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Chapter Eight

I wait, and, Christ, but the hour goes slow. I stand in this soup-line. Back of me and before me stretch men. Hundreds of men. I huddle in the middle of the line. For two hours I have stood here. It is night, and ten minutes before they start to feed. The wind whistles round the corners and cuts me like a knife. I have only been here for two hours. Some of these stiffs have been here for four. Across the street people line the curb. They are watching us. We are a good show to them. A soupline two blocks long is something to watch. These guys on the curb are not in any soup-line. They have good jobs. They have nothing to worry about. It must be pretty soft not to have anything to worry about.

Sixty seconds in a minute, I think, and ten minutes. That makes six hundred seconds. If I count up to six hundred, slow, they will be started when I finish. I begin to count. I count to a hundred, but I can get no further. I have to stop. I am too cold to count. I stomp my feet on the concrete walk. I swing my arms high over my head. It is a damn shame to stand in this line as cold as I am, but I have to stay. I am hungry. I have to get a little something in my belly. I wait. We stiffs in the souplines are always waiting. Waiting for the line to start moving. The bastards. They keep us standing out in the cold for advertisement. If they let us in and fed us, where would the advertisement be? There wouldn't be any. They know that. So they keep us out in the cold so these people on the curb can have their show.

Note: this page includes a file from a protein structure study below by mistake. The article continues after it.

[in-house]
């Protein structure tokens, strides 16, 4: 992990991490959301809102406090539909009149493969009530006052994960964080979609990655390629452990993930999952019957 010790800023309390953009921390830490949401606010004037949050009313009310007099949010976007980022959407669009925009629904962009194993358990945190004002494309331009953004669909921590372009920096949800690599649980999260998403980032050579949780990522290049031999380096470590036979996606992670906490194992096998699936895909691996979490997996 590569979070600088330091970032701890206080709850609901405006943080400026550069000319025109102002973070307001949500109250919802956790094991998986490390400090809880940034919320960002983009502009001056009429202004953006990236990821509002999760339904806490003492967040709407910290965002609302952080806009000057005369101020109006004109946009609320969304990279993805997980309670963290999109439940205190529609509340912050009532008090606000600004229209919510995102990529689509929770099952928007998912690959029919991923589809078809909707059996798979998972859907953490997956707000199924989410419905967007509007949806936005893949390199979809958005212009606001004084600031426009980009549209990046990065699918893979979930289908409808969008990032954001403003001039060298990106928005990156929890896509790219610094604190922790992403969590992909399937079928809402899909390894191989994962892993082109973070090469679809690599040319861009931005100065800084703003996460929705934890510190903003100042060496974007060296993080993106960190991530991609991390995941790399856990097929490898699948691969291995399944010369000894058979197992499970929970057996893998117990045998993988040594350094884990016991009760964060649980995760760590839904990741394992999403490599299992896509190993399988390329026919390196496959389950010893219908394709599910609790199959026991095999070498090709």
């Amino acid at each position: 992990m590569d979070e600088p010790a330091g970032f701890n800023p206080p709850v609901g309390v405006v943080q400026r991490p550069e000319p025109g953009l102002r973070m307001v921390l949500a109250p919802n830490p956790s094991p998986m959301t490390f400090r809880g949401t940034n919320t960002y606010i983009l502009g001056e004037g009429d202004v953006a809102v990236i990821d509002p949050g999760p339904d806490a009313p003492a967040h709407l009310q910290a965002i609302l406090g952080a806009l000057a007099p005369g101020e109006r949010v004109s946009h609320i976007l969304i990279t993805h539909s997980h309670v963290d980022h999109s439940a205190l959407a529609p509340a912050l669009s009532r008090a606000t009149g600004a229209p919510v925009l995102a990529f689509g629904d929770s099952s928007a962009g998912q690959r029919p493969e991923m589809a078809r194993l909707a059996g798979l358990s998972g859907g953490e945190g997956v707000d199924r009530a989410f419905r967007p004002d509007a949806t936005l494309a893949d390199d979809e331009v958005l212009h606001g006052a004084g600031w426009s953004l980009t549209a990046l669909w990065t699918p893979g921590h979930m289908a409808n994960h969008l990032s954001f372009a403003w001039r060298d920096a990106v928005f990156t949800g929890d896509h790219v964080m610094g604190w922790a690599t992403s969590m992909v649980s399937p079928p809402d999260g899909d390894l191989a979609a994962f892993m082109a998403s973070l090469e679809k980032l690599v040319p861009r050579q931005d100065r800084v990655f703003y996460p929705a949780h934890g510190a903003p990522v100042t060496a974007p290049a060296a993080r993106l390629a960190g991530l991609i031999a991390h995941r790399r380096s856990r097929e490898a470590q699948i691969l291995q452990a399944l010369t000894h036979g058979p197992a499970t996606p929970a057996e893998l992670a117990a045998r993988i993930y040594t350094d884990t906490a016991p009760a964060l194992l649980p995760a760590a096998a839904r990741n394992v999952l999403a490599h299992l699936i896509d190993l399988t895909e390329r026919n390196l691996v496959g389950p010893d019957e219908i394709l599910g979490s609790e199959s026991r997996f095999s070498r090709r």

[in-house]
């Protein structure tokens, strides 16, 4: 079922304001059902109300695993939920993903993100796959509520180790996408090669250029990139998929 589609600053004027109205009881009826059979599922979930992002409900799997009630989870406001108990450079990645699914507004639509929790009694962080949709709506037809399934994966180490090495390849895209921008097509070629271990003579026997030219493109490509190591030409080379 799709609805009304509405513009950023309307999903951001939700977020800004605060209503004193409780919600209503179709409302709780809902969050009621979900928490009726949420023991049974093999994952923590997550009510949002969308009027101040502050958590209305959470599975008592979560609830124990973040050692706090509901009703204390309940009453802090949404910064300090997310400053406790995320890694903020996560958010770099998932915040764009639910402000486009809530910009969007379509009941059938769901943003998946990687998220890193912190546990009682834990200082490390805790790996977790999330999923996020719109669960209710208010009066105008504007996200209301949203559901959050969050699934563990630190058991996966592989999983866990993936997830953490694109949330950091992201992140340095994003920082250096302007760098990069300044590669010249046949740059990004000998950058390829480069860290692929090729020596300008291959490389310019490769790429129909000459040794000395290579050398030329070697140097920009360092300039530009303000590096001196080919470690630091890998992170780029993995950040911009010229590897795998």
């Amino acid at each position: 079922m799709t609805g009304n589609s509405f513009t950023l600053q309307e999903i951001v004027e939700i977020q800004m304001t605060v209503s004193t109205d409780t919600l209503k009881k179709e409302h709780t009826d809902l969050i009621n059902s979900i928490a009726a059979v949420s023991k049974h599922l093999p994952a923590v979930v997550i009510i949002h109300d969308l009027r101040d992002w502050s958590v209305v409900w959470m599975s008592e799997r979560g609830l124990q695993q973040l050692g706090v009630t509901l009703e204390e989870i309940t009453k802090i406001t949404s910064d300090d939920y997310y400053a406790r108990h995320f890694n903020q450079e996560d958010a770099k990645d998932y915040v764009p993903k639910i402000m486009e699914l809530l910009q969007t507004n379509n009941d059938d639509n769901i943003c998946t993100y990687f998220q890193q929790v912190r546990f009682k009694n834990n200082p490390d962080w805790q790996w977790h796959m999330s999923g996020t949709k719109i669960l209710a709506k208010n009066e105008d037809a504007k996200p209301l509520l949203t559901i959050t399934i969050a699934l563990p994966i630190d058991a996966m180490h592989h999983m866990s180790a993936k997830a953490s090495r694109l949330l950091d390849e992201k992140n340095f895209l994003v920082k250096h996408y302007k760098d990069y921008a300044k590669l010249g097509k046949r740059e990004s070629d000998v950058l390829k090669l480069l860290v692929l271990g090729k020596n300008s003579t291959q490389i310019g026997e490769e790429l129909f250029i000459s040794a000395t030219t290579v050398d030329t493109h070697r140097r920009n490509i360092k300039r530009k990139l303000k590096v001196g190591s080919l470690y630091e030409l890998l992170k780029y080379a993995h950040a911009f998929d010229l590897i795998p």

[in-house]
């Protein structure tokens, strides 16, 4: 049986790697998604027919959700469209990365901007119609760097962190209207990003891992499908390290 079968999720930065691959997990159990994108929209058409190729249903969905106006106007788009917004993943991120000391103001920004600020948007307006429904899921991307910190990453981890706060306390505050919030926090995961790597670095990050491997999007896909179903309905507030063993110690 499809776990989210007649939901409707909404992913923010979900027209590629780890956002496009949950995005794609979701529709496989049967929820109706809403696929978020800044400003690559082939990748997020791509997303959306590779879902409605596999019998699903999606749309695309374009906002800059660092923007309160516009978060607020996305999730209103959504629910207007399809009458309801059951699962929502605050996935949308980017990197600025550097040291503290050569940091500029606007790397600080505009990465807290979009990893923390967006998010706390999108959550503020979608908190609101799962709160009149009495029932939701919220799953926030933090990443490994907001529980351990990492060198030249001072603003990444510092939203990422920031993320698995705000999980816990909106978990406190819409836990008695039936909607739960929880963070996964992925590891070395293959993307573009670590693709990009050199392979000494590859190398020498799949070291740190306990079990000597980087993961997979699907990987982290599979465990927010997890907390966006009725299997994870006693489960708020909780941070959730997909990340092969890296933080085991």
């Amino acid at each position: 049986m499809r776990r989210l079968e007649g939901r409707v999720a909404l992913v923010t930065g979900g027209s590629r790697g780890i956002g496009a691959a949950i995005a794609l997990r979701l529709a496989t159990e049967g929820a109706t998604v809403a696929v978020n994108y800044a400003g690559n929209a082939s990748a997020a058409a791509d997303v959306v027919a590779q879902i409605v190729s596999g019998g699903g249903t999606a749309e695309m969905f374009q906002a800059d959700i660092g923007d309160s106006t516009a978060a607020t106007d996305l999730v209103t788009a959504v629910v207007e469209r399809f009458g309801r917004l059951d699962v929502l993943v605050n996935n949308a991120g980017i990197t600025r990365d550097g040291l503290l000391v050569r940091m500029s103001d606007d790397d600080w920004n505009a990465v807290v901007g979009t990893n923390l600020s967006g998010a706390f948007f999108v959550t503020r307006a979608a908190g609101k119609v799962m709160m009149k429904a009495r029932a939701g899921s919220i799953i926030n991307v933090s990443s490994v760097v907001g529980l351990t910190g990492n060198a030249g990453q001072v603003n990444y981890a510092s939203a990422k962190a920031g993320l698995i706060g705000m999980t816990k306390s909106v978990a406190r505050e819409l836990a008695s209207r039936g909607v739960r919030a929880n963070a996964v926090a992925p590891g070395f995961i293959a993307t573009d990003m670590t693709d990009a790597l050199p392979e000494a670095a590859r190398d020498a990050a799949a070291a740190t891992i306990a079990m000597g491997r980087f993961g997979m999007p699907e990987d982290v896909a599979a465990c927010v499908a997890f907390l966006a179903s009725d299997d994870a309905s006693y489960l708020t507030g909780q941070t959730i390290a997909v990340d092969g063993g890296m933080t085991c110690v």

There is a commotion up in front of me. Stiffs bunch around in a knot. A cop pushes them back in line. There is a stiff stretched out on the ground. He is an old stiff with gray hair. His eyes are wide open, but he does not move a lick. He is tired of waiting for this line to start moving. He is stretched out on the concrete, and dead as four o'clock. I can see that this stiff is lucky. There will be no more waiting for him. They cover him up with a sheet and load him in the mission truck. He is off to the morgue. There is no fuss when a stiff kicks off in a soup-line. There is no bother. They throw a sheet over him and haul him away. All he needs now is a hearse and six feet of ground, and they will have to give him that. That is one thing they will have to give him. And it will not make any difference to him how long he has to wait for it. It must burn them up plenty to have to give a stiff six feet of ground for nothing.

This old stiff croaking like this out in the cold puts this bunch in a bad humor. They shove and cuss at these guys in the mission who make us stand in the cold. They can see that we mean business. They open the doors and let us in. A mission stiff hands us a pie pan, a tin cup, and a spoon. We carry them up to where these guys are standing over these tubs of stew. It is scorching hot in here. These mission stiffs that are ladling out the stew are sweating. The sweat drips from their faces and falls in the stew. But that is nothing. What is a little sweat to a stiff? What can a stiff do about it if it maybe turns his stomach?